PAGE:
Last summer, deer snipped the tops off goldenrods and helped themselves to swamp milkweed buds. They had wild lettuces for breakfast and black raspberries for dessert. 

Despite the diverse tasting menus on offer, most plants in my garden didn’t tempt these gentle herbivores, who sampled purpletop grass but gave purple lovegrass a pass. The deer ate seasonally, devouring sedges in spring but ignoring summer regrowth. And even nibbled plants lived to see another day; in fact, half-eaten cardinal flowers sprouted twice as many buds that fed hummingbirds all season.

If deer feast on your garden, you can plan—and plant—for it using smart and simple strategies.
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Not that any of this surprised me. Living alongside deer for decades, I’ve learned that gardens can thrive in their presence—to the point where our habitat now hosts uncommon butterflies, drawn to plants the deer leave untouched. A growing body of research confirms the resilience of plants that resist, tolerate and even embrace herbivores. Whether the focus is on coastal North Carolina seaweeds, thorny African savannah shrubs or desert Southwest wildflowers, studies reflect the plant-herbivore relationships I’ve witnessed in my own backyard

My strategies for coexistence with deer are creative applications of principles already known to scientists, says Yale University professor of population and community ecology Oswald Schmitz, but “these kinds of things have never really been tried from a gardener’s perspective.” A review of the literature, along with my conversation with Schmitz, illuminates why the following approaches have succeeded in my garden—and can in yours, too.

Create a haven for wildlife.

A humane backyard is a natural habitat with plenty of food, water and cover that gives wildlife a safe place to live free from pesticides, chemicals, free-roaming pets, inhumane practices and other threats. And it's so easy to build!

humane backyard with a bench and birdbath
Meredith Lee / The HSUS
Goldenrod
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Nurture diversity

There’s no such thing as deer-proof plants; animal preferences and plant palatability depend on season, food availability, soil nutrients and other variables. But chemical and structural traits—like toxins and thorns—make some plants reliably less interesting to mammals. Unappetizing species can safeguard tastier ones; in my garden, for example, native plants in the mint family protect sunflowers. Natural plant communities employ these “associational defense” strategies to prevent insects and mammals from singling out one species. “It’s about creating a neighborhood,” says Schmitz, recalling the way wildflowers mingle in meadows. “You can see this even in high-deer-density areas.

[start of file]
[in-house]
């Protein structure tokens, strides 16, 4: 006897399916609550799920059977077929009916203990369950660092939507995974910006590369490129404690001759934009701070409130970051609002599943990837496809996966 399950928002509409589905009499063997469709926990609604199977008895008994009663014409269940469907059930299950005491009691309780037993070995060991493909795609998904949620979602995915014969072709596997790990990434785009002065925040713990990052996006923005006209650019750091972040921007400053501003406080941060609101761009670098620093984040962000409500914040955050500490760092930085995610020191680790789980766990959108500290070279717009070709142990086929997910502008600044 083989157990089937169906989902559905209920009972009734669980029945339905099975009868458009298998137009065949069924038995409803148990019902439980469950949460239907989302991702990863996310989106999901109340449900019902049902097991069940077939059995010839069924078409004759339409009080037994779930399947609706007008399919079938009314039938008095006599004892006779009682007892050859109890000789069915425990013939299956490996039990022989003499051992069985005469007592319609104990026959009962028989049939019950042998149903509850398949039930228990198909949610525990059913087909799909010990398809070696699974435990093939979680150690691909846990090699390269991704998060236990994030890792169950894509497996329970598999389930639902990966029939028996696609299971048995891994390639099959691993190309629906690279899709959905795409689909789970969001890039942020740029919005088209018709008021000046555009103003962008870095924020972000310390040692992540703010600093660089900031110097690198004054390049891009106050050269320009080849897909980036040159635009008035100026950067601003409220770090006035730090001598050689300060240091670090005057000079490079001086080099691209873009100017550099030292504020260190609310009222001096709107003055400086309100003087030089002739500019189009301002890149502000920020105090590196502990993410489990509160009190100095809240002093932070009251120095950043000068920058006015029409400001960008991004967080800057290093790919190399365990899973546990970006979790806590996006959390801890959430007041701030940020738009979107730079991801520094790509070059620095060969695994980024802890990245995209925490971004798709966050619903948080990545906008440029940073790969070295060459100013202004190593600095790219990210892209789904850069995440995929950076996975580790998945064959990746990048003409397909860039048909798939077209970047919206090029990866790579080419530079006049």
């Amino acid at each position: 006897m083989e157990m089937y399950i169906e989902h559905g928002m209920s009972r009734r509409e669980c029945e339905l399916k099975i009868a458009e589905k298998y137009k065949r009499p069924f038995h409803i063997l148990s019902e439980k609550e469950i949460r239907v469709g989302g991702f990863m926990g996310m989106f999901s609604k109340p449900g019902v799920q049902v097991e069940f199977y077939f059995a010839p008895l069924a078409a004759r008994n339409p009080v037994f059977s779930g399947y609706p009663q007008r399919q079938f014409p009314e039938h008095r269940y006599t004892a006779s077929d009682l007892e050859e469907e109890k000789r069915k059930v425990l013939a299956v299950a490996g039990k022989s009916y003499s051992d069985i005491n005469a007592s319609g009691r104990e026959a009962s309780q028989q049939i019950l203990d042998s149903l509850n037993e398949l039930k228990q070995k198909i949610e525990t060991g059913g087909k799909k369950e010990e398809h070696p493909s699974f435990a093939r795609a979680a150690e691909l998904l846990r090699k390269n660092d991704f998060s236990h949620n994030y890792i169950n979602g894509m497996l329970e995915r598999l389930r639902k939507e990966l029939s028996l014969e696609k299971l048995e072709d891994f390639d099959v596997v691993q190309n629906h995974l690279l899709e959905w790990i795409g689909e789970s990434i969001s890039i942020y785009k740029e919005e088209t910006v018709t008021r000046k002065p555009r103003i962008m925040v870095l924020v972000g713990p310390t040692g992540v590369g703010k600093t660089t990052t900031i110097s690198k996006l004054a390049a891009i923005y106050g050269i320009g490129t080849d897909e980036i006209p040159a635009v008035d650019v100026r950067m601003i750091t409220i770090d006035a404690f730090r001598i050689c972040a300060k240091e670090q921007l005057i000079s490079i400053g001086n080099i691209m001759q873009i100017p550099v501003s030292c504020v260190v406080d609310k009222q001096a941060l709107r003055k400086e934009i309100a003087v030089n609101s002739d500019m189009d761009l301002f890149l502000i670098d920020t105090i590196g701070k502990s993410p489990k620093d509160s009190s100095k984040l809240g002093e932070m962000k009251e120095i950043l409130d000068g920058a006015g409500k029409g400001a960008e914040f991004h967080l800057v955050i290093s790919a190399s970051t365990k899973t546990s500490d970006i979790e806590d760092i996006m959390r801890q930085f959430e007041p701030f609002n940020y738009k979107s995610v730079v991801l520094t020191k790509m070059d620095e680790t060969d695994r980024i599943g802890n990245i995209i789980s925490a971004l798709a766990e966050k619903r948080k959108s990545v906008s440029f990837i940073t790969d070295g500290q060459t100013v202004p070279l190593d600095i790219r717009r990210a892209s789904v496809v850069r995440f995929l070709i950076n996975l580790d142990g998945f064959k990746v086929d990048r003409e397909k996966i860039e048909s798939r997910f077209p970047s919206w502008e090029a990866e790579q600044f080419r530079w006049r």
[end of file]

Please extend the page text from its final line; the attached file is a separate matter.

Elderberry
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Bring back menu classics

Deer don’t eat everything; lawnmowers do. Pressure to maintain turfgrass, combined with dismissal of local plants as “weeds,” suppresses rich wildlife habitat. Freed from cutting blades, the land around our suburban home comes alive with pokeweed, sumacs, dogwoods, goldenrods, elderberries, jewelweed, violets, asters and native grasses—all good eats for deer. Provide these alternative food sources by allowing them to grow outside your garden, Schmitz recommends. “What you’re doing is actually moving the deer around your landscape yourself and deflecting the herbivory away from the plants that you really like.”

Create structured routines

By encouraging those tastier plants to seed on their own within my garden, I take that concept further and welcome deer to the table—but with some gentle place-setting guidance based on their tendency to walk the same paths. If American burnweeds volunteer at the border, most gardeners pull them, fearing they’ll grow too tall and topple. But leaving them in vulnerable spots invites deer to whittle them down, creating bushier plants. Similarly, I add species that thrive on natural pruning to path edges. Tall and resilient, common evening primrose employs a post-browse strategy known as “overcompensation,” blooming at a shorter height but producing many more flowers after deer nibble the tops.

What you’re doing is actually moving the deer around your landscape yourself and deflecting the herbivory away from the plants that you really like.
Oswald Schmitz, Yale University professor of population and community ecology

Respect the dead (plants)

Tree snags, logs and plant stalks support everyone from the tiniest cavity-nesting bees to roosting owls to fox families. But dead wood also has another important purpose in wildlife habitat: protecting plants from herbivory. A well-placed log or brush pile can encourage deer to look for dinner in a more accessible spot. 

Of all my strategies, the best one is this: Be patient, and let your perspective grow along with your garden. The best plants in life are free, sprouting from seeds carried in on the hooves and fur of wild friends. Natural pruning can be an asset, inducing new growth just in time for the next brood of butterflies. For all these lessons I’ve learned in my own garden, a place of constant wonders, I have the deer to thank.

Nancy Lawson is the author of The Humane Gardener.

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